Yes. Keep in mind that voelen is a "toevallig wederkerend werkwoord" (no idea how that is called in English, but basically it means that it sometimes is a reflexive verb, sometimes it isn't (when there is a direct object)).
- Ik voel me goed = I feel good (reflexive)
- Ik voel mijn teen = I feel my toe (there is a direct object, so not reflexive)
The translation is grammatically incorrect. When speaking about a state of being (which the sentence obviously is since it's a reflexive), we use adjectives (good, bad, etc). "Feeling well" or "feeling badly" would imply that you are physically touching something else and your fingers' nerve endings are doing a good/bad/whatever job at feeling. This is a very common English error even among native speakers. But the correct version is at least as common, so I think the translation should reflect that.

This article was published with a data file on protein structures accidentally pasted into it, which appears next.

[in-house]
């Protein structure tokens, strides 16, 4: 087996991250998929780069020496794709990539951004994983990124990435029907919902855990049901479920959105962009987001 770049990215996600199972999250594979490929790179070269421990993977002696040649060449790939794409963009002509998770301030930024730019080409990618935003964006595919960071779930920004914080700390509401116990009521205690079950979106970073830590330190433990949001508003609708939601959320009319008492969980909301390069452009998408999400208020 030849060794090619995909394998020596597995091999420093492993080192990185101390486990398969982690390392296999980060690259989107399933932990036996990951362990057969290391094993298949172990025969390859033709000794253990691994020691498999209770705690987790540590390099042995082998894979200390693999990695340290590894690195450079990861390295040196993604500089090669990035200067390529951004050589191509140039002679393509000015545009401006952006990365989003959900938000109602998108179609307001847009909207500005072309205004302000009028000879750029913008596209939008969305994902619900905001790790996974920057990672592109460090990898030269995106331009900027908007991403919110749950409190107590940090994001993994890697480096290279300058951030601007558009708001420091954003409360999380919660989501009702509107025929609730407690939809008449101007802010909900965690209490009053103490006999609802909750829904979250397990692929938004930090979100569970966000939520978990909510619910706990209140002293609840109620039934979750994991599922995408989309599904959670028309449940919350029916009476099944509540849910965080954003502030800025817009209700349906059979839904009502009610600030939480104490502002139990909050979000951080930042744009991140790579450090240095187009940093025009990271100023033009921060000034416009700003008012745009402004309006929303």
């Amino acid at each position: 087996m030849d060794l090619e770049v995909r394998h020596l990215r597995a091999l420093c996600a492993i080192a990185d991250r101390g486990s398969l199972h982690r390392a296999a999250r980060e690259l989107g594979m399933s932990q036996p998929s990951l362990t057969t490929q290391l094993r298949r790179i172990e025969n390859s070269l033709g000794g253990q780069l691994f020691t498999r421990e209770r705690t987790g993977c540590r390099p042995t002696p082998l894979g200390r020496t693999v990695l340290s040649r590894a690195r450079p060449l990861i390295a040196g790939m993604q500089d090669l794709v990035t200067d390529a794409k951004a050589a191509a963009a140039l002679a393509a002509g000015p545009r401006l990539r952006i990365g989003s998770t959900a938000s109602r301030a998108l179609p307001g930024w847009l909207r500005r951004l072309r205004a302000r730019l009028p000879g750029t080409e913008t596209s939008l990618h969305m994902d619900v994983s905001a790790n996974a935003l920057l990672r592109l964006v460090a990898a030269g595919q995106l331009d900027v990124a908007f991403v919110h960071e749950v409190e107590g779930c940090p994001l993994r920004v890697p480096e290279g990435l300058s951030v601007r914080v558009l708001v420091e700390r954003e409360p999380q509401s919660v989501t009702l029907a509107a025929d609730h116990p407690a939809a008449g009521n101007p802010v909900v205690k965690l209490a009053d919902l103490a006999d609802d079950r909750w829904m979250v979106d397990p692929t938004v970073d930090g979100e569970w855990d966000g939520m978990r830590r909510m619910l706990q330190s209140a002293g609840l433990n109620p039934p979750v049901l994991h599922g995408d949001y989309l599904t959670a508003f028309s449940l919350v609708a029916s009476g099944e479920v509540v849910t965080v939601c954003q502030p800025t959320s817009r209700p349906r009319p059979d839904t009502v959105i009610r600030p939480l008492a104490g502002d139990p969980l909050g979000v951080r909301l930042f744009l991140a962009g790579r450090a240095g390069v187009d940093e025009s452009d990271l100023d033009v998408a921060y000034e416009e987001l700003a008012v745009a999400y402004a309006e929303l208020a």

Bottom line: "action verbs" take adverbs and "state-of-being verbs" take adjectives.
Scroll down to the bit where it says adjective. As well is recognised also as an adjective, the grammar here is correct; and this is, besides, a common phrase, so from a descriptivist point of view would be fine whatever.
Jospeh2, I understand what you are saying. However, the English word "well" is tricky. It can be the adverbial form of "good", but it can also be an adjective in its own right, as in, for example, "I am well", meaning I am in good health.
So here DL is in fact following your rule, and using the adjective "well" with a state-of-being verb.